This webpage provides information and identifies the accommodations we are broadly able to provide to support guests with disabilities during their visit. Please consult the current park map, available on your mobile device or posters at park entry, for daily information and schedules.
For additional questions, or assistance with visit planning, please contact Guest Relations at firstname.lastname@example.org or 718-220-5103. Due to high volume of correspondence, we recommend reaching out at least 7 days prior to a planned visit.
ACCOMMODATIONS UPDATE 3/7/22
Proof of vaccination is not required for a visit. Masks are recommended, but not required, and can be used based on personal preference. Guests and staff may continue to wear masks for a variety of reasons, so please be kind and considerate of others.
Policies are subject to change, and all guests must abide by the park rules in effect on the date of visit. When changes happen, we make every effort to align our website and park signage with updates in a timely manner. Always check the Know Before You Go page before you arrive for the most up-to-date information.
The Zoo's accessible entrance is at Children's Corner, located at the south end of the park, adjacent to the Carousel and Lefferts Historic House. The Zoo entry on Flatbush Ave. has a long flight of stairs.
All buildings are wheelchair-accessible.
Hall of Animals
Sea Lion Court
A limited number of free wheelchairs are available on a first come, first served basis. *Low light is confined to the nocturnal area in Hall of Animals.
Security & First Aid
In case of emergency, or when in need of first aid, please notify Security at (718) 399-7339 Ext 609.
Only working Service Animals, in accordance with the American with Disabilities Act (ADA), are allowed at the park. Under the ADA, “a service animal is a dog that has been individually trained to work or perform tasks for assisting a person with a disability.” Service dogs are working animals, not pets. Dogs whose sole function is to provide comfort or emotional support do not qualify as service animals under the ADA. Pets, comfort animals, emotional support or therapy animals are not permitted at the Zoo.
Upon arrival at the park, please check in with Admissions so a supervisor can review some logistical items with you and issue a Service Dog Admission pass*. Guest/handler for the service dog is solely responsible for the care and control of their animal. Thank you for your cooperation to ensure a safe and successful visit for yourself, your service dog, the animals cared for at the zoo, and other park guests.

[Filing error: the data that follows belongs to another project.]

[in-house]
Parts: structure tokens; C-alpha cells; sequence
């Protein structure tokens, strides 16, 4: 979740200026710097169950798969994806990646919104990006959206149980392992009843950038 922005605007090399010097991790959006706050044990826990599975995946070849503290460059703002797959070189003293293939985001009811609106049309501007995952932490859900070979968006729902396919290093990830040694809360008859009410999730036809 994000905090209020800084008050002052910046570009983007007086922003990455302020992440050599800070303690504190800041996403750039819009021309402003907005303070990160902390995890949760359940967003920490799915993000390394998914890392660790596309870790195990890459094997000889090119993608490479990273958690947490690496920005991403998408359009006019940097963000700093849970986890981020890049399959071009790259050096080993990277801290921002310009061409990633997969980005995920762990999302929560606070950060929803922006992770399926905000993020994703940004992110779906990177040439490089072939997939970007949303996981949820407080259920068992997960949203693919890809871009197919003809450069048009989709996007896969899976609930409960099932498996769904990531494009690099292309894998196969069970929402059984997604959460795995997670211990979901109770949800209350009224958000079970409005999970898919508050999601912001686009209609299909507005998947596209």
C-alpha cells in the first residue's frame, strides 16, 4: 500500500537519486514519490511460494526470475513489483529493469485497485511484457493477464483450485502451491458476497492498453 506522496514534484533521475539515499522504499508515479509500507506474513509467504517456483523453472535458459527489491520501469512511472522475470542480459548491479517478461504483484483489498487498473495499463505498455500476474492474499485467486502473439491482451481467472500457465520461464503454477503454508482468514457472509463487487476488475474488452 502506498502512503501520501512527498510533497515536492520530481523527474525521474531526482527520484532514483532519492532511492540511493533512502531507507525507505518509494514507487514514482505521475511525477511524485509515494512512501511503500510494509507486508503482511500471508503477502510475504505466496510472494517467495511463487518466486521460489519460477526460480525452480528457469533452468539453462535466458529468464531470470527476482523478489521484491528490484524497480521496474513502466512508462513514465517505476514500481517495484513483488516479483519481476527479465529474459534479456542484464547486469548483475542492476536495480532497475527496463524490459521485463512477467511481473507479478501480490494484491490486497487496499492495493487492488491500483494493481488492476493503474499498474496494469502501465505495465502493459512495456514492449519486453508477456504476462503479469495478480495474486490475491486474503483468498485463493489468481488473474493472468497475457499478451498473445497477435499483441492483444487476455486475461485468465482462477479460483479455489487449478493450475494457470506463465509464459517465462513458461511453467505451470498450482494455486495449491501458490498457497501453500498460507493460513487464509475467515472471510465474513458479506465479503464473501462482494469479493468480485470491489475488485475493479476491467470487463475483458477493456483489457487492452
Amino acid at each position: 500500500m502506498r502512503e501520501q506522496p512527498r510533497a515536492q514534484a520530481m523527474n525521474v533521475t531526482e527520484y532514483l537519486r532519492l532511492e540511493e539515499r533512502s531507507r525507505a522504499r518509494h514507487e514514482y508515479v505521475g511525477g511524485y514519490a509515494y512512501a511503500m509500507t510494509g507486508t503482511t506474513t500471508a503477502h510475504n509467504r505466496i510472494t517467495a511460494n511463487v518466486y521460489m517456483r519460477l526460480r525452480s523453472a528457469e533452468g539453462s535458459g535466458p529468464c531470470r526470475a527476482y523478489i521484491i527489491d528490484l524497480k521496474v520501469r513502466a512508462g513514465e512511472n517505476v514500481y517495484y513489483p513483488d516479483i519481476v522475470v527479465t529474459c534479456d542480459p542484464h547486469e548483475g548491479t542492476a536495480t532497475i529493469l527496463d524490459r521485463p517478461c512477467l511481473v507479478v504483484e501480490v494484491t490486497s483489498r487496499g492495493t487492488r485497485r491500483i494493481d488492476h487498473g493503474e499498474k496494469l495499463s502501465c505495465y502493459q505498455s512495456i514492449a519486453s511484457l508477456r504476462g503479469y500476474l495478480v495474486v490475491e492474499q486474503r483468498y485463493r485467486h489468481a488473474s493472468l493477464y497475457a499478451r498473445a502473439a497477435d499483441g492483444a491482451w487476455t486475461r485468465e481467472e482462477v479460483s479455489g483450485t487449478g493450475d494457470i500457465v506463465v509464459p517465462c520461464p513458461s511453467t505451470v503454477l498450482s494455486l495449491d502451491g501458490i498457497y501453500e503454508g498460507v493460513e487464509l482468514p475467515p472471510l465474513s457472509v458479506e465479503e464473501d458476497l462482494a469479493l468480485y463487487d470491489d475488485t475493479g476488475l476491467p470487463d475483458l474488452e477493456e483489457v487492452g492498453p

*As stipulated by the ADA, Zoo staff may request that a service dog experiencing difficulty or demonstrating problematic behaviors, such as barking or lunging, be removed from the Zoo immediately. We ask that you promptly comply with any such request for the safety and welfare of all.
The Prospect Park Zoo partnered with KultureCity to improve the Zoo’s ability to assist and accommodate guests with sensory processing needs. The objective is to provide an inclusive and seamless experience for every guest, regardless of age and ability, including those with sensory processing disorders (SPDs). The Zoo has installed signage identifying quiet zones and headphone zones to help visitors as they explore the Zoo grounds.
Sensory bags containing fidget tools, noise-canceling headphones and other resources, are available for checkout (at no cost by leaving an ID) at the Children's Corner Entrance.
The zoo has designated “Quiet Zones” throughout the park. These areas typically have less activity and spaces to sit and regroup after becoming overstimulated.
Quiet and Calm Zones are in the following locations:
Near Otters on Trail
Memorial Bench in Hall of Animals
We have identified areas that are noisy and where guests tend to linger as “Headphone Zones.”
These areas include:
Sea Lion Pool
Entrance of Animal Lifestyles Building
Another aspect of the KultureCity partnership involved training Zoo staff members to increase understanding of SPDs, informing them about the efforts the Prospect Park Zoo is making to better serve the community and to discuss strategies each department can implement to support this initiative.